Background: Weak measurement involves weak coupling between the system and the measuring device (pointer) enables large amplification and high precision measurement of small physical parameters. The outcome of this special measurement procedure involving nearly mutually orthogonal pre- and post-selection of states in such weakly interacting systems leads to weak value that can become exceedingly large and lie outside the eigenvalue spectrum of the measured observable. This unprecedented ability of weak value amplification of small physical parameters has been successfully exploited for various metrological applications in the optical domain and beyond. Even though it is a quantum mechanical concept, it can be understood using the classical electromagnetic theory of light and thus can be realized in classical optics.
Objective: Here, we briefly review the basic concepts of weak measurement and weak value amplification, provide illustrative examples of its implementation in various optical domains. The applications involve measuring ultra-sensitive beam deflections, high precision measurements of angular rotation, phase shift, temporal shift, frequency shift and so forth, and expand this extraordinary concept in the domain of nano-optics and plasmonics.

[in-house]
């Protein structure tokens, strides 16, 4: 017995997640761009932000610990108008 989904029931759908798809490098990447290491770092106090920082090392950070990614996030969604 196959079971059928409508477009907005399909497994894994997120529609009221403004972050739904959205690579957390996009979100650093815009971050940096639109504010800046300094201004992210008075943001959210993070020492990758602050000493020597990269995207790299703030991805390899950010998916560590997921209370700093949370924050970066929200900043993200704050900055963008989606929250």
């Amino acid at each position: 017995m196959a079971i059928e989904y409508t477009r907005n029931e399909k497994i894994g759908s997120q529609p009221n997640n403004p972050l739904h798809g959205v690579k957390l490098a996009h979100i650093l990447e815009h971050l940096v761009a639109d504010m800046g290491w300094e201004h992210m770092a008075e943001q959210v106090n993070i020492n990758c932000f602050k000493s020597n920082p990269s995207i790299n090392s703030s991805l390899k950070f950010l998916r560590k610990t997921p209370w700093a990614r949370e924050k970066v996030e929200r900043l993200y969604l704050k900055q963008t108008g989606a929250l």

Methods: In order to perform weak value amplification, we have used Gaussian beam and spectral response as the pointer subsequently. The polarization state associated with the pointer is used as pre and post-selection device.
Results: We reveal the weak value amplification of sub-wavelength optical effects namely the Goos-Hänchen shift and the spin hall shift. Further, we demonstrate weak measurements using spectral line shape of resonance as a natural pointer, enabling weak value amplification beyond the conventional limit, demonstrating natural weak value amplification in plasmonic Fano resonances and so forth. The discussed concepts could have useful implications in various nano-optical systems to amplify tiny signals or effects.
Conclusion: The emerging prospects of weak value amplification towards the development of novel optical weak measurement devices for metrological applications are extensively discussed.